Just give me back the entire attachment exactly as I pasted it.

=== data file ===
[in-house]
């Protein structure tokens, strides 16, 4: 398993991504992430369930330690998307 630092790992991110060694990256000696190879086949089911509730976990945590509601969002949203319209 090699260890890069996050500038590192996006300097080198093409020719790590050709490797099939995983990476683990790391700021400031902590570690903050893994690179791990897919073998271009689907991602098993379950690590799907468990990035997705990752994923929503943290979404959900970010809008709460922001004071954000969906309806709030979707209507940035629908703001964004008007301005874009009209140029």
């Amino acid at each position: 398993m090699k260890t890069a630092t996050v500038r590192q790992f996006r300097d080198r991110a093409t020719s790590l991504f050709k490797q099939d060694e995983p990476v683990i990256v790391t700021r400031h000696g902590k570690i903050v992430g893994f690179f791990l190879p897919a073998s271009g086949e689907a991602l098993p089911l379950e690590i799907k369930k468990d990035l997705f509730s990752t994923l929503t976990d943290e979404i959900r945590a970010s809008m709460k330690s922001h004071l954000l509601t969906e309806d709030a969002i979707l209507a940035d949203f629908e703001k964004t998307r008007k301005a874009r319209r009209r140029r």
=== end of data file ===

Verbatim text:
[in-house]
């Protein structure tokens, strides 16, 4: 398993991504992430369930330690998307 630092790992991110060694990256000696190879086949089911509730976990945590509601969002949203319209 090699260890890069996050500038590192996006300097080198093409020719790590050709490797099939995983990476683990790391700021400031902590570690903050893994690179791990897919073998271009689907991602098993379950690590799907468990990035997705990752994923929503943290979404959900970010809008709460922001004071954000969906309806709030979707209507940035629908703001964004008007301005874009009209140029």
């Amino acid at each position: 398993m090699k260890t890069a630092t996050v500038r590192q790992f996006r300097d080198r991110a093409t020719s790590l991504f050709k490797q099939d060694e995983p990476v683990i990256v790391t700021r400031h000696g902590k570690i903050v992430g893994f690179f791990l190879p897919a073998s271009g086949e689907a991602l098993p089911l379950e690590i799907k369930k468990d990035l997705f509730s990752t994923l929503t976990d943290e979404i959900r945590a970010s809008m709460k330690s922001h004071l954000l509601t969906e309806d709030a969002i979707l209507a940035d949203f629908e703001k964004t998307r008007k301005a874009r319209r009209r140029r």